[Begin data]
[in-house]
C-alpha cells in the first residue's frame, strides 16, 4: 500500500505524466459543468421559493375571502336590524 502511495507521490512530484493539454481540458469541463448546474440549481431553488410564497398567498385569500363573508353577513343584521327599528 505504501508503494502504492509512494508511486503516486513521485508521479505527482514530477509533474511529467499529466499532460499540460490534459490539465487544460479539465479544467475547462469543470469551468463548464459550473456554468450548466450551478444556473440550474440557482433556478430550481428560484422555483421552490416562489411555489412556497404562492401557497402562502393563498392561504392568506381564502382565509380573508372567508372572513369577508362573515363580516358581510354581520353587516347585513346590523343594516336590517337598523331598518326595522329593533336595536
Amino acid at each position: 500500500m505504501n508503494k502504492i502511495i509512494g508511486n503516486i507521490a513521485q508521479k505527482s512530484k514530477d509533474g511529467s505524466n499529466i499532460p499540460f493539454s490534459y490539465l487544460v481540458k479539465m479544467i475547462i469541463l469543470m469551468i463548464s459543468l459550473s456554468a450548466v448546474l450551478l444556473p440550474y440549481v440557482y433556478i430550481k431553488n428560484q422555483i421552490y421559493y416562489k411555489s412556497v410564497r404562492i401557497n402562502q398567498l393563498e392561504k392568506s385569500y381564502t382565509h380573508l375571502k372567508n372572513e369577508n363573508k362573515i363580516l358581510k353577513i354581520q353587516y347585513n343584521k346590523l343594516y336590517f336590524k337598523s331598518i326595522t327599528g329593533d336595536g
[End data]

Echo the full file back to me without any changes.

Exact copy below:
[in-house]
C-alpha cells in the first residue's frame, strides 16, 4: 500500500505524466459543468421559493375571502336590524 502511495507521490512530484493539454481540458469541463448546474440549481431553488410564497398567498385569500363573508353577513343584521327599528 505504501508503494502504492509512494508511486503516486513521485508521479505527482514530477509533474511529467499529466499532460499540460490534459490539465487544460479539465479544467475547462469543470469551468463548464459550473456554468450548466450551478444556473440550474440557482433556478430550481428560484422555483421552490416562489411555489412556497404562492401557497402562502393563498392561504392568506381564502382565509380573508372567508372572513369577508362573515363580516358581510354581520353587516347585513346590523343594516336590517337598523331598518326595522329593533336595536
Amino acid at each position: 500500500m505504501n508503494k502504492i502511495i509512494g508511486n503516486i507521490a513521485q508521479k505527482s512530484k514530477d509533474g511529467s505524466n499529466i499532460p499540460f493539454s490534459y490539465l487544460v481540458k479539465m479544467i475547462i469541463l469543470m469551468i463548464s459543468l459550473s456554468a450548466v448546474l450551478l444556473p440550474y440549481v440557482y433556478i430550481k431553488n428560484q422555483i421552490y421559493y416562489k411555489s412556497v410564497r404562492i401557497n402562502q398567498l393563498e392561504k392568506s385569500y381564502t382565509h380573508l375571502k372567508n372572513e369577508n363573508k362573515i363580516l358581510k353577513i354581520q353587516y347585513n343584521k346590523l343594516y336590517f336590524k337598523s331598518i326595522t327599528g329593533d336595536g